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'[EE] choosing a MOV value'
2006\08\08@120431 by alan smith

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Sorta a random question.....
 
 MOV ratings are by voltage...ok im running on 120VAC so choosing a 130Vrms device should be fine.  What about figuring out what  max peak current you should design to, and of course along with that the max energy it can handle.
 
 The application is on the off line power supply design, its going to plug into a wall socket.  The MOV is there to absorb transients on the AC lines, there are no large inductive loads so to speak on the system.  Safest is to choose the biggest baddest I suppose, but needing to conserve space...I need to choose the smallest/cheapest.
 
 Just looking for some guidelines.
 
 The devices im looking at are http://www.chemi-con.co.jp/english/catalog_e/top_varistor_e.html   and the C series SMT parts

               
---------------------------------
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2006\08\08@123912 by Bob Axtell

face picon face
alan smith wrote:
> Sorta a random question.....
>    
>   MOV ratings are by voltage...ok im running on 120VAC so choosing a 130Vrms device should be fine.  What about figuring out what  max peak current you should design to, and of course along with that the max energy it can handle.
>    
>   The application is on the off line power supply design, its going to plug into a wall socket.  The MOV is there to absorb transients on the AC lines, there are no large inductive loads so to speak on the system.  Safest is to choose the biggest baddest I suppose, but needing to conserve space...I need to choose the smallest/cheapest.
>    
>   Just looking for some guidelines.
>    
>   The devices im looking at are http://www.chemi-con.co.jp/english/catalog_e/top_varistor_e.html   and the C series SMT parts
>
>                  
> ---------------------------------
> Groups are talking. We´re listening. Check out the handy changes to Yahoo! Groups.
>  
Be careful. a USA/CANADA mains of 115VAC has peaks of 180VAC. Examine
the data sheet very carefully.

--Bob

2006\08\08@125510 by Bob Blick

face picon face


>   MOV ratings are by voltage...ok im running on 120VAC so choosing a
> 130Vrms device should be fine.

Not unless your uncle owns an MOV factory! Choose an MOV that will protect
your circuit, but make sure your circuit can tolerate a generous
overvoltage first. 130 RMS isn't even 185 peak - it'll be conducting under
normal conditions, and you don't want that.

Cheers,

Bob


2006\08\08@125532 by Peiserma

flavicon
face
piclist-bounces@mit.edu wrote:
> Sorta a random question.....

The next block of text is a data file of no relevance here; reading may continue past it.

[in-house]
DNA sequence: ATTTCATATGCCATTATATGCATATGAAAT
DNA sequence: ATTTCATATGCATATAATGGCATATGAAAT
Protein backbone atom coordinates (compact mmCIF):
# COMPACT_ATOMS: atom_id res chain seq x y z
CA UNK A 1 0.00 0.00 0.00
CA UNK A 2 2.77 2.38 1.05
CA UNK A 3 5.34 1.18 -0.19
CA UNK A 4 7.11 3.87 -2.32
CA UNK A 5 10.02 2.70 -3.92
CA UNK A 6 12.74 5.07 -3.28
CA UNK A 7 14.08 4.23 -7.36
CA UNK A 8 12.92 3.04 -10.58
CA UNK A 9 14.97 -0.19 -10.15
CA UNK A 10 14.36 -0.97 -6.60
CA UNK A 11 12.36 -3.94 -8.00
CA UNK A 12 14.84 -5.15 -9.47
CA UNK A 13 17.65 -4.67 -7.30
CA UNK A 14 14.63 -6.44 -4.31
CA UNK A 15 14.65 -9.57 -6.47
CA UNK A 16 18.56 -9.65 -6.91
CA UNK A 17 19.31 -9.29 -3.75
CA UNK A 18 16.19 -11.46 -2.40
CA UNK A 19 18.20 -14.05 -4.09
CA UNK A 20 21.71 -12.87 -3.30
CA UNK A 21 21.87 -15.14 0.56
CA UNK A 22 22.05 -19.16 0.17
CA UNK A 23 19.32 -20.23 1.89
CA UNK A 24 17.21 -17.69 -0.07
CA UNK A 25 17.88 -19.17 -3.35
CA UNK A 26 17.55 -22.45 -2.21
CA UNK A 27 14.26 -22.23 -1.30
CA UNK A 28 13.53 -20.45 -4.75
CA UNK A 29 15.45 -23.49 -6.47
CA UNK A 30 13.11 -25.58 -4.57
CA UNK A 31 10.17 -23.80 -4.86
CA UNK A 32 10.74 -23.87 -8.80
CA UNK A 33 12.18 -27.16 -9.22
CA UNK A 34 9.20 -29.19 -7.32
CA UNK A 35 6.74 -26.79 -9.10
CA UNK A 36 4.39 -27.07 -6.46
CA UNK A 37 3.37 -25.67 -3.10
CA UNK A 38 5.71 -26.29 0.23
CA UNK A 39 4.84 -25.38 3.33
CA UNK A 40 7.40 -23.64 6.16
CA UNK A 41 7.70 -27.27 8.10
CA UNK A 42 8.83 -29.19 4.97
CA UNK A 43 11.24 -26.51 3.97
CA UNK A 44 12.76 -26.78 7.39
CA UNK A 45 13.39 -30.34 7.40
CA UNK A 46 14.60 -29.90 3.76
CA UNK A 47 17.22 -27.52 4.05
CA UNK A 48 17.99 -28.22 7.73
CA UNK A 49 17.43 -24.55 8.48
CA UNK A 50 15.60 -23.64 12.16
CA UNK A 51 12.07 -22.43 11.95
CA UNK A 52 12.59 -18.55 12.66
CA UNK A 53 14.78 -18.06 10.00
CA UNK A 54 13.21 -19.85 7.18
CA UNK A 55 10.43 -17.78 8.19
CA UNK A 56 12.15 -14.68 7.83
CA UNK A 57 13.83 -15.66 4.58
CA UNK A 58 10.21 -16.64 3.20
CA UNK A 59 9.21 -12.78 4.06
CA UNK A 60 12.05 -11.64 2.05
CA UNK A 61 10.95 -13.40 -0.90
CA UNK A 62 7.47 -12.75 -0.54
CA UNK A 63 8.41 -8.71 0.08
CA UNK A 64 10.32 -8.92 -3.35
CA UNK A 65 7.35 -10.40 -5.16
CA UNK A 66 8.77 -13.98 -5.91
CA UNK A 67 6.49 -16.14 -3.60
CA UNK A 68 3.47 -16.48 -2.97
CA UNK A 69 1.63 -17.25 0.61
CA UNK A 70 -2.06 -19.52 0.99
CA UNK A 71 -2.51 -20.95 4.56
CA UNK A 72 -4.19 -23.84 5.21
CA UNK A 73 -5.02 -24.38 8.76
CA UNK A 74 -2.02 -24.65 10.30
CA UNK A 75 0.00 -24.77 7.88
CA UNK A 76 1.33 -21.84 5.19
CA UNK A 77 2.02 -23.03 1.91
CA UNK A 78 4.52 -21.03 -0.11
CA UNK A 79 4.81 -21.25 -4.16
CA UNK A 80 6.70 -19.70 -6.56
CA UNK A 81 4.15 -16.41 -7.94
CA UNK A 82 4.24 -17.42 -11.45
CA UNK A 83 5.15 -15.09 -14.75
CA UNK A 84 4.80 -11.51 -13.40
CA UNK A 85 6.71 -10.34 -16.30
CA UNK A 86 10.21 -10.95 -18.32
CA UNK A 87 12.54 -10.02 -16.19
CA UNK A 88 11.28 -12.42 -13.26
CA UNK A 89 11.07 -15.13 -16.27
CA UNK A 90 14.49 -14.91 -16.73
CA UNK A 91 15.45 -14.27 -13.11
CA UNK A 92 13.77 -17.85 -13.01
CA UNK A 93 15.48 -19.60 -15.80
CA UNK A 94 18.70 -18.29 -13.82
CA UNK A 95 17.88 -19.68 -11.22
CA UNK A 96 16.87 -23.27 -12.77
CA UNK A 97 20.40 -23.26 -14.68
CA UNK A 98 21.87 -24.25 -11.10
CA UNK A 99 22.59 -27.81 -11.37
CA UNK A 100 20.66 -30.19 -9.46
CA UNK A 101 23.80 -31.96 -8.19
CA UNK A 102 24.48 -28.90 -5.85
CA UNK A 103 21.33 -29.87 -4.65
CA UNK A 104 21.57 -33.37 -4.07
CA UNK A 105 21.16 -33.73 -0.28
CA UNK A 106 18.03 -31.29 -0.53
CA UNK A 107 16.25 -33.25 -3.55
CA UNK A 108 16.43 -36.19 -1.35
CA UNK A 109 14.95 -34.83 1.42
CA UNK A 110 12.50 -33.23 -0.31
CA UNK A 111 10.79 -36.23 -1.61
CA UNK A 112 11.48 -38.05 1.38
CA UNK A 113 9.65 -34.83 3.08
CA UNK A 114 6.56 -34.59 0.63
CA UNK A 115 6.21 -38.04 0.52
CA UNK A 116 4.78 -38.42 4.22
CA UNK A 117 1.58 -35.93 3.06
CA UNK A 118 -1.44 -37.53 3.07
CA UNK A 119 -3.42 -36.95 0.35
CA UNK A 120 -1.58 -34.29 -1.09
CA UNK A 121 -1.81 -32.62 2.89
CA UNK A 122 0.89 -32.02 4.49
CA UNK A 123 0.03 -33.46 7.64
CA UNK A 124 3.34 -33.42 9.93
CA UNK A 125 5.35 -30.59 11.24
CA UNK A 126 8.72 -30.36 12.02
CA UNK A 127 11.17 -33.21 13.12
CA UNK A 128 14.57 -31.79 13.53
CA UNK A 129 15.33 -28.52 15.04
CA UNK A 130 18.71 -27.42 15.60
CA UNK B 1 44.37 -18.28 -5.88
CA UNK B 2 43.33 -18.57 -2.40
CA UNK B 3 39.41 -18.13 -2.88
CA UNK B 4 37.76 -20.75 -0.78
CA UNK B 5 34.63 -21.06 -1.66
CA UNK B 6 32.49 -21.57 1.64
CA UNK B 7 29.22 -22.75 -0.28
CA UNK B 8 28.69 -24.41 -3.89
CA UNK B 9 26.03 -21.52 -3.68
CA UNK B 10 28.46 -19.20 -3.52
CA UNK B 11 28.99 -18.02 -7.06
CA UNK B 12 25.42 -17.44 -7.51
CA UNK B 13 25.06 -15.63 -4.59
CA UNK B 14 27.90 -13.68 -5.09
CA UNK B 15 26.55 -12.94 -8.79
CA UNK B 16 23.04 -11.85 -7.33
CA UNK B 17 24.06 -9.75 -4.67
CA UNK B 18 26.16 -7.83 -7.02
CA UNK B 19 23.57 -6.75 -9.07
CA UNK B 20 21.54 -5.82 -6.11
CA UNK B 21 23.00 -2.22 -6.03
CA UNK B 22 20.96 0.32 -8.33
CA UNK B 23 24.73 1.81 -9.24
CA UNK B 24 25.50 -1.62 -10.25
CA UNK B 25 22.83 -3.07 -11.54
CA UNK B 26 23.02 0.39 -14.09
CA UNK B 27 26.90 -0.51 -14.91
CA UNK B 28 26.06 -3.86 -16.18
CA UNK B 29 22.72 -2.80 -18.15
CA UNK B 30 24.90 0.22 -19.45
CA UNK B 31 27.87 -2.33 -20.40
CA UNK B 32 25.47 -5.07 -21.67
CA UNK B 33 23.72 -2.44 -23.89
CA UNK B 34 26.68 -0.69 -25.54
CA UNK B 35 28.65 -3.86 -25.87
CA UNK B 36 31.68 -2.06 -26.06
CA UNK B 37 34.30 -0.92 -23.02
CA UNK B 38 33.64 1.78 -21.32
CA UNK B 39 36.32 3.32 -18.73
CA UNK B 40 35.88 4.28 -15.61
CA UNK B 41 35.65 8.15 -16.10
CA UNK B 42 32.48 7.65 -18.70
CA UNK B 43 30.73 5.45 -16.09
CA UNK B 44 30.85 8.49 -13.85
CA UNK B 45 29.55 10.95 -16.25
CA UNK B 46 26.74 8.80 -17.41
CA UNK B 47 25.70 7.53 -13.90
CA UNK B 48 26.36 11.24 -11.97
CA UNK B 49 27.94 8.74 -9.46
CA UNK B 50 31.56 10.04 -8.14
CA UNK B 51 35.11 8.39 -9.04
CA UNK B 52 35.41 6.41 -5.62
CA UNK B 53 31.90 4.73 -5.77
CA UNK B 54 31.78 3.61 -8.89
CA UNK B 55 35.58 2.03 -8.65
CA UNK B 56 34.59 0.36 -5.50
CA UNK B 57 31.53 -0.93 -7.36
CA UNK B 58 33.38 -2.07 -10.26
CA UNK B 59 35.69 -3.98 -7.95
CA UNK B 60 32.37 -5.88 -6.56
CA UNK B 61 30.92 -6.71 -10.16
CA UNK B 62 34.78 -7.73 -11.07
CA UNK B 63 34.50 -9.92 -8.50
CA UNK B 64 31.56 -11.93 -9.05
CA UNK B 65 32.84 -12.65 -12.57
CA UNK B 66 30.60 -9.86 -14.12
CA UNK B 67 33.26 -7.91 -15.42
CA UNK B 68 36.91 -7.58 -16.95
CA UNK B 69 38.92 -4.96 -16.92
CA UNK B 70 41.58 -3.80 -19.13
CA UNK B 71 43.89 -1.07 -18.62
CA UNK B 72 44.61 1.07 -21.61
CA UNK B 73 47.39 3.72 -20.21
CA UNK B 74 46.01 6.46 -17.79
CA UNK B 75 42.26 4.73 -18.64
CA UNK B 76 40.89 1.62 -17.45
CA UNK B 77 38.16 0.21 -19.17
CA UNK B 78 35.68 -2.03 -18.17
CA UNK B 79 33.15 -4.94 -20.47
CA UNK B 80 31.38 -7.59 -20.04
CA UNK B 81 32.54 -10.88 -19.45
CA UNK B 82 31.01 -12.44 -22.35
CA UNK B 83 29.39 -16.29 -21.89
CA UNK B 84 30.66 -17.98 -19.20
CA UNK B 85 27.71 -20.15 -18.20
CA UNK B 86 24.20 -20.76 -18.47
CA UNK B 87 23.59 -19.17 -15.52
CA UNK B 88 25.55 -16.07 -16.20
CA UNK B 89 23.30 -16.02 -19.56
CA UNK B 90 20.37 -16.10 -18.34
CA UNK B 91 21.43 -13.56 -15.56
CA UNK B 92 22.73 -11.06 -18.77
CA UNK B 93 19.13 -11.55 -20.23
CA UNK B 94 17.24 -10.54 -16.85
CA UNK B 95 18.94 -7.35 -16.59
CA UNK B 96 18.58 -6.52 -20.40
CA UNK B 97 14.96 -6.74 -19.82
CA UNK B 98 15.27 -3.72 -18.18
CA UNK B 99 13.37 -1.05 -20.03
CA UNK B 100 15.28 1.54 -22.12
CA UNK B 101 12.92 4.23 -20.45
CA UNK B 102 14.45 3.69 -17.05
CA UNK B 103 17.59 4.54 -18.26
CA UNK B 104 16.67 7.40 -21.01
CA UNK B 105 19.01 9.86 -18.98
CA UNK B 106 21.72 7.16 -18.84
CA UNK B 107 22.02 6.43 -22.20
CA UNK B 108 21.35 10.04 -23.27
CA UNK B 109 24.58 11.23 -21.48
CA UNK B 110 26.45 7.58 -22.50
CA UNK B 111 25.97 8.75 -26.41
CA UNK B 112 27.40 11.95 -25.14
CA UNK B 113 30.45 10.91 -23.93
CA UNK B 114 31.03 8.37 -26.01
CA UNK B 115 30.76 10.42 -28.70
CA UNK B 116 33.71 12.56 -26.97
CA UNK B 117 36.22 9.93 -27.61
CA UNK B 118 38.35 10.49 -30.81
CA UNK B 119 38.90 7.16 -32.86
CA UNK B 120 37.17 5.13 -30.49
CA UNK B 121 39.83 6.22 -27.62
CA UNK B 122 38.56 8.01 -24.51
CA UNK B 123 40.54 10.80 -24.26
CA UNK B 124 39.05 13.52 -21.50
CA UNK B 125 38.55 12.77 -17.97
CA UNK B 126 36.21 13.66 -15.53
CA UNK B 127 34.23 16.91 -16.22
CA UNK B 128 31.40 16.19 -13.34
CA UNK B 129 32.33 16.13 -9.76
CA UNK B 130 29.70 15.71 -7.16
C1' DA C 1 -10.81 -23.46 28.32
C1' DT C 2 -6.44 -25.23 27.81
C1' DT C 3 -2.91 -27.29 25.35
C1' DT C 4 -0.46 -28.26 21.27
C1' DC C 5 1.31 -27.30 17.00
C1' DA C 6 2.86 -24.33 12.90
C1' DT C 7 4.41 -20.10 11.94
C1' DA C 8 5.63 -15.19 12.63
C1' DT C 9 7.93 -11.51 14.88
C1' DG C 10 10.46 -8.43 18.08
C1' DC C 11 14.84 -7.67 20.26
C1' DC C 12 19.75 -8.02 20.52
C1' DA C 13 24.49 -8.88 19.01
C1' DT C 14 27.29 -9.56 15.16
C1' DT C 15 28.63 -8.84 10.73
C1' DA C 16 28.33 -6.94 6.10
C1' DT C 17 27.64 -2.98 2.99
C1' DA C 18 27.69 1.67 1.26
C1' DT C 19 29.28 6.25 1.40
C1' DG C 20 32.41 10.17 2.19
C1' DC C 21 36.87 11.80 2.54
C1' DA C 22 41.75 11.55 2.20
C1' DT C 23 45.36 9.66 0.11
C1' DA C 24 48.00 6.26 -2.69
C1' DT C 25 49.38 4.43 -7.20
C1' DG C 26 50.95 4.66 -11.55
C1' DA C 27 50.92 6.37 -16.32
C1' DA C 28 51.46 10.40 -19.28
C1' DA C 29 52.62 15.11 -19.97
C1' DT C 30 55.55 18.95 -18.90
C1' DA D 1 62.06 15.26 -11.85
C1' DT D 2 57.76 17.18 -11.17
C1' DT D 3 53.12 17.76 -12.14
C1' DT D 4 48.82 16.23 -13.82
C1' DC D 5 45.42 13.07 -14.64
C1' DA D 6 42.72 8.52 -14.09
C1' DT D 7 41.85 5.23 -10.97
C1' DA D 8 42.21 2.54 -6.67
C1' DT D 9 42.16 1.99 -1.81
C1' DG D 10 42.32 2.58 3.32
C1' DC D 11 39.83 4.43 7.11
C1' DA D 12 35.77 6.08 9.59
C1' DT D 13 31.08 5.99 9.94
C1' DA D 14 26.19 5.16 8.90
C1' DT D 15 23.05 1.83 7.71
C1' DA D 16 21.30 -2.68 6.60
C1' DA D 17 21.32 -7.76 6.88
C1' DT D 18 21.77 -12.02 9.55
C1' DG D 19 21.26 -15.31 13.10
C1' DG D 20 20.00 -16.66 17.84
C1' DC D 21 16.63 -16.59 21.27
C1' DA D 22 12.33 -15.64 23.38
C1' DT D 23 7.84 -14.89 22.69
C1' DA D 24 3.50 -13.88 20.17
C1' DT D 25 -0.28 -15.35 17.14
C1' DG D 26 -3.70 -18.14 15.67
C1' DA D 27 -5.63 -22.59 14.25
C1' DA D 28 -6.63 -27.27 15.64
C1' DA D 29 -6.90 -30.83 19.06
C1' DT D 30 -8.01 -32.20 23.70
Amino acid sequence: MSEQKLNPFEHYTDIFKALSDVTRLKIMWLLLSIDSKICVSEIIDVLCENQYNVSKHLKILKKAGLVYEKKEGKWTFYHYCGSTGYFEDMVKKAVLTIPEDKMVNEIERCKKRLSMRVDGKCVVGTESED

>
>   MOV ratings are by voltage...ok im running on 120VAC so
> choosing a 130Vrms device should be fine.  What about
> figuring out what  max peak current you should design to, and
> of course along with that the max energy it can handle.

<http://www.epcos.com> has some decent application notes, just buried somewhat
on their site. Go to Product Catalog, Nonlinear Resistors, then
Datasheets. Then scroll down to the bottom.

2006\08\08@160953 by alan smith

picon face
ahh..good point, I was thinking 120Vrms, so 130Vrms part...
 
 Another question, along the use of MOV's, I've seen where they are used in place of an RC snubber circuit. Any advantage or disadvantage of using them in that application?

Bob Blick <spam_OUTbblickTakeThisOuTspamsonic.net> wrote:
 

> MOV ratings are by voltage...ok im running on 120VAC so choosing a
> 130Vrms device should be fine.

Not unless your uncle owns an MOV factory! Choose an MOV that will protect
your circuit, but make sure your circuit can tolerate a generous
overvoltage first. 130 RMS isn't even 185 peak - it'll be conducting under
normal conditions, and you don't want that.

Cheers,

Bob


2006\08\08@162909 by Richard Prosser

picon face
On 09/08/06, alan smith <.....micro_eng2KILLspamspam@spam@yahoo.com> wrote:
> ahh..good point, I was thinking 120Vrms, so 130Vrms part...
>
>  Another question, along the use of MOV's, I've seen where they are used in place of an RC snubber circuit. Any advantage or disadvantage of using them in that application?
>
> Bob Blick <bblickspamKILLspamsonic.net> wrote:
>

Alan,
Movs do have a wearout mechanism so dependent on energy levels and
repetition rate you could run in trouble over a short time period. If
you're using a MOV as a snubber I'd be tempted to use one much larger
than otherwise indicated.

Re the voltage question - they can be rated for AC operation - so the
"130V" rating may be OK for 110V operation. We have used 275VAC MOVS
on 230V systems (& been caught out when the AC mains exceeded this
value - In China).



Richard P

2006\08\08@170920 by alan smith

picon face
My thought of using the MOV was because the cap for the snubber has to be AC rated, and they are rather large.I'm just out of room for that.

Richard Prosser <.....rhprosserKILLspamspam.....gmail.com> wrote:  On 09/08/06, alan smith wrote:
> ahh..good point, I was thinking 120Vrms, so 130Vrms part...
>
> Another question, along the use of MOV's, I've seen where they are used in place of an RC snubber circuit. Any advantage or disadvantage of using them in that application?
>
> Bob Blick wrote:
>

Alan,
Movs do have a wearout mechanism so dependent on energy levels and
repetition rate you could run in trouble over a short time period. If
you're using a MOV as a snubber I'd be tempted to use one much larger
than otherwise indicated.

Re the voltage question - they can be rated for AC operation - so the
"130V" rating may be OK for 110V operation. We have used 275VAC MOVS
on 230V systems (& been caught out when the AC mains exceeded this
value - In China).



Richard P

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